(ii) you have registered the domain name in order to prevent the owner of the trademark or service mark from reflecting the mark in a corresponding domain name, provided that you have engaged in a pattern of such conduct; or

(iii) you have registered the domain name primarily for the purpose of disrupting the business of a competitor; or

(iv) by using the domain name, you have intentionally attempted to attract, for commercial gain, Internet users to your web site or other on-line location, by creating a likelihood of confusion with the complainant’s mark as to the source, sponsorship, affiliation, or endorsement of your web site or location or of a product or service on your web site or location.

The Respondent chose a domain name which incorporates the well-known ACCOR/ACCORHOTELS trade mark. The Panel finds that the Respondent’s choice of the disputed domain name reflects bad faith and an intention on the Respondent’s part to prevent the Complainant from reflecting its ACCOR/ACCORHOTELS marks in a corresponding domain name and/or to attempt to attract, for commercial gain, Internet users to its online location, by creating a likelihood of confusion with the Complainant’s said trade marks as to the source, sponsorship, affiliation or endorsement of the said online location.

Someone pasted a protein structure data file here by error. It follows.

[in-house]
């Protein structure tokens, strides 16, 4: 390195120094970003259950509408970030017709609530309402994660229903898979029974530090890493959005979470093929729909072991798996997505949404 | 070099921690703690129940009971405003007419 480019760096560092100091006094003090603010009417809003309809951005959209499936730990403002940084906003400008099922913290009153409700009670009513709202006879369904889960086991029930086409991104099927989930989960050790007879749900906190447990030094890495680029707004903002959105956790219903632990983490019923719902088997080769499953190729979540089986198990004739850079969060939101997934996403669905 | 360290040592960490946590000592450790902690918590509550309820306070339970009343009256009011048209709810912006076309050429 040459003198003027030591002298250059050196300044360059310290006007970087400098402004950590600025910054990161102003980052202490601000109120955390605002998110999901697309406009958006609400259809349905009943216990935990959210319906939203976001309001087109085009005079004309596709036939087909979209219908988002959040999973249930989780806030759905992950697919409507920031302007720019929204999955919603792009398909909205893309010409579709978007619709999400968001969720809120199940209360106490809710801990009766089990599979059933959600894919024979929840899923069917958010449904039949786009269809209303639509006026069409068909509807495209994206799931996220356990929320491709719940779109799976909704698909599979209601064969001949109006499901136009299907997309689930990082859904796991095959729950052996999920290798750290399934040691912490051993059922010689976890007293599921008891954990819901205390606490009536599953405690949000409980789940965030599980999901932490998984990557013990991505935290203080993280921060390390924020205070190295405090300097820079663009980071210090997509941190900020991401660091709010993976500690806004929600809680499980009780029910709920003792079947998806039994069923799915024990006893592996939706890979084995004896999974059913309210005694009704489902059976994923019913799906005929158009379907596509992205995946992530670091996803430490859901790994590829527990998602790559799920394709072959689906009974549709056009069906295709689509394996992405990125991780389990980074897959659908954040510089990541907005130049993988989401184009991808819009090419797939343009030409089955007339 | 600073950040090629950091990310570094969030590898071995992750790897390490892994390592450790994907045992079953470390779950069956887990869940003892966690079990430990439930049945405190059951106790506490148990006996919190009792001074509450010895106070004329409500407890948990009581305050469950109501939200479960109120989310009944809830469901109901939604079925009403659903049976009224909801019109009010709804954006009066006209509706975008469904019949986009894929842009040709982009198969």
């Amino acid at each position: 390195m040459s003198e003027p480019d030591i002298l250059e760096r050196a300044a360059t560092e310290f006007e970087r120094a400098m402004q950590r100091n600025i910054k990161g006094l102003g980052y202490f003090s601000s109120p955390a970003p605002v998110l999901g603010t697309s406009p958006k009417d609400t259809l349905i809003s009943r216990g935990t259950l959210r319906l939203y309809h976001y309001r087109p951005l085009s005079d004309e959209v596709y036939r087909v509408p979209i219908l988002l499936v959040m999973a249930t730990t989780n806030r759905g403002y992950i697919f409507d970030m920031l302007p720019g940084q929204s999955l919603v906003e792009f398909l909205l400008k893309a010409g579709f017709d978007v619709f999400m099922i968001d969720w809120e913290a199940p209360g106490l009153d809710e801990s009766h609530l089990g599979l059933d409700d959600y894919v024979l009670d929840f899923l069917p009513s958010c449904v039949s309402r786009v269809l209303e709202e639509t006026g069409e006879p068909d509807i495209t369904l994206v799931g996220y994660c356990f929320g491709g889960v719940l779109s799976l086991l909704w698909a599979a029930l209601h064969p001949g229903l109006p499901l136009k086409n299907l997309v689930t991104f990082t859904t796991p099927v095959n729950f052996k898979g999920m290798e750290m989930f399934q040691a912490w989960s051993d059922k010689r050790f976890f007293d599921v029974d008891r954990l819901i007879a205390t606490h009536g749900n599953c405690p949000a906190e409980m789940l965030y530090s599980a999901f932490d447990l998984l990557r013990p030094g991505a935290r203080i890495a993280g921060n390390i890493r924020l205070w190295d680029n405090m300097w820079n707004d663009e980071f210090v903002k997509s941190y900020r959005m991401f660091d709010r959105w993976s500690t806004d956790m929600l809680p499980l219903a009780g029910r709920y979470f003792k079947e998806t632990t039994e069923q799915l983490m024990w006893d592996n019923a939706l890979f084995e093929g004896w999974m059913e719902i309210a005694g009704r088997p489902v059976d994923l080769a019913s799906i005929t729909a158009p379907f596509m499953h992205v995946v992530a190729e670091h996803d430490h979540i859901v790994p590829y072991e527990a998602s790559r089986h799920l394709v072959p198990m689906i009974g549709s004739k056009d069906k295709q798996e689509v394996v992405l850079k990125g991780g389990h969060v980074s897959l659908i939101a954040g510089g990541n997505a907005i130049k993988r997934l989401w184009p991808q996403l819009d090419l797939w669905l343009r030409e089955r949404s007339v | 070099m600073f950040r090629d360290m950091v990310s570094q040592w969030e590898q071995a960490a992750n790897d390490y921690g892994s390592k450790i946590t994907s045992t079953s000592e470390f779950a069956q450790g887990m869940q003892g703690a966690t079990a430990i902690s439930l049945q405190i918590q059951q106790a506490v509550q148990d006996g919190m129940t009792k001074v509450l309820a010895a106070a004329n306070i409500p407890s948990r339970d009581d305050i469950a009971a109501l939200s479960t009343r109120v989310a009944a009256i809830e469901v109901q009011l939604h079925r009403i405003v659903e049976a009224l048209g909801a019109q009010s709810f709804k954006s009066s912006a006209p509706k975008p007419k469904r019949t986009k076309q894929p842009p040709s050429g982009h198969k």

The disputed domain name is so obviously connected with the Complainant’s well-known ACCOR/ ACCORHOTELS trade marks that its use in relation to an online betting platform suggests opportunistic bad faith.

The Complainant has therefore satisfied paragraph 4(a)(iii) of the Policy.

7. Decision

For the foregoing reasons, in accordance with paragraphs 4(i) of the Policy and 15 of the Rules, the Panel orders that the disputed domain name <accorhotels-europe.com> be transferred to the Complainant.

Francine Tan
Sole Panelist
Date: April 17, 2019